The sixth request in the Lord’s prayer is not to be in a place where temptation might overwhelm us. It is not wrong to be tempted or tested (Jesus was!). It is wrong to give in to this temptation.
• But deliver us from evil
The final request is for protection by our Father in heaven. When Jesus was tempted by Satan, he declared ‘Man shall not live on bread alone, but on every word that comes from the mouth of God.'(Matthew 4:4). In times of trial, Jesus recognizes the Lord as His source of deliverance. Likewise we are to depend on God when evil is at our door.
• For thine is the kingdom, the power and the glory. Forever and ever. Amen.
The prayer finishes with a closing doxology, that is, a hymn of praise to God. Not all versions of the Lord’s prayer include this as many biblical scholars believe that this was added at a later date.
What's the difference between trespasses, debts and sins?
If we compare the original version of the Lord’s Prayer (found in Matthew’s Gospel) with the traditional version (seen above) the main difference between these versions is over the word “debts” or “trespasses”. It is also worth noting that the modern Lord’s Prayer (New English Version) translates this word as “sins” (Luke’s Gospel also has “sins” not “debts”).
• Debts: The use of the words “debts” and “debtors” as found in Matthew 6:12 does not necessarily refer to financial debt. In Romans 13:8 we read “Let no debt remain outstanding, except the continuing debt to love one another…” – the word “debt” here being the verbal form of the same Greek word in the version of the Lord’s Prayer found in Matthew.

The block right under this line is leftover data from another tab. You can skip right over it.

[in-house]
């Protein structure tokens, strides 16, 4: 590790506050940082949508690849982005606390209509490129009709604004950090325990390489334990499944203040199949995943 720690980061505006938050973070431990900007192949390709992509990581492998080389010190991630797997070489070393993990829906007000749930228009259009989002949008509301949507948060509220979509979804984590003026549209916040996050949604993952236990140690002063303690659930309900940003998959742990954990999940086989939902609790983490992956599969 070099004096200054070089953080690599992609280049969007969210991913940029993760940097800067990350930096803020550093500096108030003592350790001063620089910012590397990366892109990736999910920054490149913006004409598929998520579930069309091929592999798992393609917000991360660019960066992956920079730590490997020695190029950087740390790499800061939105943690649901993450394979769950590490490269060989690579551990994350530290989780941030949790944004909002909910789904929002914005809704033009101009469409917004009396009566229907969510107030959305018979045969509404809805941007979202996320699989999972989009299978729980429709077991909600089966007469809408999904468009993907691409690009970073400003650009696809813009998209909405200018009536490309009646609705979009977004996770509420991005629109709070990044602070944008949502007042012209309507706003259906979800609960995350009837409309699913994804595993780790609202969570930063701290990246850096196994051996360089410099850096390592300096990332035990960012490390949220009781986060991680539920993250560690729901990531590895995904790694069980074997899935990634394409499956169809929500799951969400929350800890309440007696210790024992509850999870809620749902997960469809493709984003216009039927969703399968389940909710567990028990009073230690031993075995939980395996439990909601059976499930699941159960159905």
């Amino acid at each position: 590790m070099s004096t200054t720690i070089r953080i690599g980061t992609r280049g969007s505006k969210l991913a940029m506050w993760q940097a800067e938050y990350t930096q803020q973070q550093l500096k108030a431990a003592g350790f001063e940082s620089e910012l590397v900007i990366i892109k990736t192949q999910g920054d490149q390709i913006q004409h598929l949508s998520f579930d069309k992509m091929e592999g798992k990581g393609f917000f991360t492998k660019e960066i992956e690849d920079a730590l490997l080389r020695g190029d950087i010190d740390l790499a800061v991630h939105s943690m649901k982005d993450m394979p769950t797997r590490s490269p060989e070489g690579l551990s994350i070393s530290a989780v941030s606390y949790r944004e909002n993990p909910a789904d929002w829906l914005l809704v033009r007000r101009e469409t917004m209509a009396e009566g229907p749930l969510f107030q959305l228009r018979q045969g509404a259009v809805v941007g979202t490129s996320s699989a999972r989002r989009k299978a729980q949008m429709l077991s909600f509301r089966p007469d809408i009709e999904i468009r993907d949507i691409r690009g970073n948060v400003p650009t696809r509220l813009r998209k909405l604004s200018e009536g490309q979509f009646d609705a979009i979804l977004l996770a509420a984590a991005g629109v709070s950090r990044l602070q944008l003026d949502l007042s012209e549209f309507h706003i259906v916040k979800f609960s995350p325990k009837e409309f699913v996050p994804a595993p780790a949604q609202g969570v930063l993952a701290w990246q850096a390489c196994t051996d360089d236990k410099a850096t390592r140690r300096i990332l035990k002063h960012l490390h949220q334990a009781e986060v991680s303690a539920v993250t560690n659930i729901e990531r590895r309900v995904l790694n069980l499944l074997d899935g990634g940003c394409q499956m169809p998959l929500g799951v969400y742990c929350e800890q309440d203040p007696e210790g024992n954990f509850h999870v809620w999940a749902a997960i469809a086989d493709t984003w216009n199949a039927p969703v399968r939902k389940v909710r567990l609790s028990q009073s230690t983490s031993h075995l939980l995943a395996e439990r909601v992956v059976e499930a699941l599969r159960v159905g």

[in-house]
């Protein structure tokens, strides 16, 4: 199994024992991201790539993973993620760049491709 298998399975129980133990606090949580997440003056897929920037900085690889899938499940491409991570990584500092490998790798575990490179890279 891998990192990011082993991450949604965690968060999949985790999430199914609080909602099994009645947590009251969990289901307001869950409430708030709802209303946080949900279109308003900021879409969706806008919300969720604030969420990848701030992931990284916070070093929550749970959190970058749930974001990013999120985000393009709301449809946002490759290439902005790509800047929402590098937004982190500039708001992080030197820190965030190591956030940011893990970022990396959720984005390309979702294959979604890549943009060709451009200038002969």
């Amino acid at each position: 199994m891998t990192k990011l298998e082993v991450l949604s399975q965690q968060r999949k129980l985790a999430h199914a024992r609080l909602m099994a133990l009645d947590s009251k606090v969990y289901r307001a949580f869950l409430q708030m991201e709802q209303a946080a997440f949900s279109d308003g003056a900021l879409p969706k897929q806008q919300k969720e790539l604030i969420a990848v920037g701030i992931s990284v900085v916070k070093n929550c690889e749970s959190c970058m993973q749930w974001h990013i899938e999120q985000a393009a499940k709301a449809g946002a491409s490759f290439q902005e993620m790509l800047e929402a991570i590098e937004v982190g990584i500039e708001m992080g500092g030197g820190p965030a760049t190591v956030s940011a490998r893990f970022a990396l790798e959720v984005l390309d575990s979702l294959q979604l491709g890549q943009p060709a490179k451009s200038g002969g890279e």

• Sin: To “sin” is a general wrongdoing, the biblical definition being to “miss the mark”: the target being the perfection established by God and found in Christ.
• Trespasses: To “Trespass” is a specific type of sin, normally understood to mean the failure to act for the good and do the right thing.
These differences in wording may be accounted for by the original version of the prayer in Aramaic (the spoken language of first century Palestine). In Aramaic, both sin and debt use the same word. Hence this section of the Lord’s prayer is a request to God for forgiveness of sin, and not a plea for the pardoning of financial debt. The notion of asking God for forgiveness of sin is common in the Jewish tradition (such as in the Amidah, a prayer said by Jews three times a day) and the Jews of the day would have understood the type of forgiveness that Jesus was referring to.
The Context of the Lord's prayer